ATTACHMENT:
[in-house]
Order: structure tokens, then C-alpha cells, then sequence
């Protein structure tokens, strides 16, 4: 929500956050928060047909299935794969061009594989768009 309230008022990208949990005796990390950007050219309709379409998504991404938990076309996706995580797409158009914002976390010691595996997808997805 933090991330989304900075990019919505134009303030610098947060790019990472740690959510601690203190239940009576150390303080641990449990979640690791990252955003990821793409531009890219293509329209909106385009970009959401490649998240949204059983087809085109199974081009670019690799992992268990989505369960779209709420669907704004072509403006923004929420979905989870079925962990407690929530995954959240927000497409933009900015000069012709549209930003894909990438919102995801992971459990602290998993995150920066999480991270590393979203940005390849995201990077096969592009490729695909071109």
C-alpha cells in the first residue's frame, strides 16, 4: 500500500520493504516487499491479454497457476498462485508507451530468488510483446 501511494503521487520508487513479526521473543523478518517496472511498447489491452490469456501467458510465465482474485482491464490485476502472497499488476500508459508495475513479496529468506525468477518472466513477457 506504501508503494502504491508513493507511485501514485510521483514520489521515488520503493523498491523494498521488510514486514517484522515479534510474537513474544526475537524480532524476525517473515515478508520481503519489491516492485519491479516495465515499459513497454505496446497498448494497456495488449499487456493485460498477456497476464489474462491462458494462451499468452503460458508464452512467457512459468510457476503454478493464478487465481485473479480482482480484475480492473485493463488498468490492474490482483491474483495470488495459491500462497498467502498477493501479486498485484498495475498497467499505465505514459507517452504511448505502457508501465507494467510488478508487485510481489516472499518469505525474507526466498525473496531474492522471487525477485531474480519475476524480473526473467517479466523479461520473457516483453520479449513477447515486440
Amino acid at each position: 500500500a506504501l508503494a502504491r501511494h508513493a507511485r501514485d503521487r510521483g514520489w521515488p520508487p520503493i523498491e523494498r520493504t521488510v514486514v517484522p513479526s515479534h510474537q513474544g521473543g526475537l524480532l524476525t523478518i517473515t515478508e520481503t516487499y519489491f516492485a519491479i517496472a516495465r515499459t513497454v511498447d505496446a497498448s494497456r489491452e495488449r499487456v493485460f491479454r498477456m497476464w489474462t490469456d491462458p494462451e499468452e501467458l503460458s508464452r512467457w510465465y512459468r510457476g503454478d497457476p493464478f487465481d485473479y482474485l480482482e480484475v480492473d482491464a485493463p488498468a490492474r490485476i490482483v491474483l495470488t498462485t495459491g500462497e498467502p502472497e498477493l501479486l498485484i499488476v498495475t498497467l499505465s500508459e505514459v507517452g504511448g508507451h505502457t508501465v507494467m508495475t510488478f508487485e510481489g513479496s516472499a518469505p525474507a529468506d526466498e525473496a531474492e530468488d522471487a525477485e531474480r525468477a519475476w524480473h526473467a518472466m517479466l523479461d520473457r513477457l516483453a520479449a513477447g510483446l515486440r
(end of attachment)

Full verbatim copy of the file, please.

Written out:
[in-house]
Order: structure tokens, then C-alpha cells, then sequence
């Protein structure tokens, strides 16, 4: 929500956050928060047909299935794969061009594989768009 309230008022990208949990005796990390950007050219309709379409998504991404938990076309996706995580797409158009914002976390010691595996997808997805 933090991330989304900075990019919505134009303030610098947060790019990472740690959510601690203190239940009576150390303080641990449990979640690791990252955003990821793409531009890219293509329209909106385009970009959401490649998240949204059983087809085109199974081009670019690799992992268990989505369960779209709420669907704004072509403006923004929420979905989870079925962990407690929530995954959240927000497409933009900015000069012709549209930003894909990438919102995801992971459990602290998993995150920066999480991270590393979203940005390849995201990077096969592009490729695909071109």
C-alpha cells in the first residue's frame, strides 16, 4: 500500500520493504516487499491479454497457476498462485508507451530468488510483446 501511494503521487520508487513479526521473543523478518517496472511498447489491452490469456501467458510465465482474485482491464490485476502472497499488476500508459508495475513479496529468506525468477518472466513477457 506504501508503494502504491508513493507511485501514485510521483514520489521515488520503493523498491523494498521488510514486514517484522515479534510474537513474544526475537524480532524476525517473515515478508520481503519489491516492485519491479516495465515499459513497454505496446497498448494497456495488449499487456493485460498477456497476464489474462491462458494462451499468452503460458508464452512467457512459468510457476503454478493464478487465481485473479480482482480484475480492473485493463488498468490492474490482483491474483495470488495459491500462497498467502498477493501479486498485484498495475498497467499505465505514459507517452504511448505502457508501465507494467510488478508487485510481489516472499518469505525474507526466498525473496531474492522471487525477485531474480519475476524480473526473467517479466523479461520473457516483453520479449513477447515486440
Amino acid at each position: 500500500a506504501l508503494a502504491r501511494h508513493a507511485r501514485d503521487r510521483g514520489w521515488p520508487p520503493i523498491e523494498r520493504t521488510v514486514v517484522p513479526s515479534h510474537q513474544g521473543g526475537l524480532l524476525t523478518i517473515t515478508e520481503t516487499y519489491f516492485a519491479i517496472a516495465r515499459t513497454v511498447d505496446a497498448s494497456r489491452e495488449r499487456v493485460f491479454r498477456m497476464w489474462t490469456d491462458p494462451e499468452e501467458l503460458s508464452r512467457w510465465y512459468r510457476g503454478d497457476p493464478f487465481d485473479y482474485l480482482e480484475v480492473d482491464a485493463p488498468a490492474r490485476i490482483v491474483l495470488t498462485t495459491g500462497e498467502p502472497e498477493l501479486l498485484i499488476v498495475t498497467l499505465s500508459e505514459v507517452g504511448g508507451h505502457t508501465v507494467m508495475t510488478f508487485e510481489g513479496s516472499a518469505p525474507a529468506d526466498e525473496a531474492e530468488d522471487a525477485e531474480r525468477a519475476w524480473h526473467a518472466m517479466l523479461d520473457r513477457l516483453a520479449a513477447g510483446l515486440r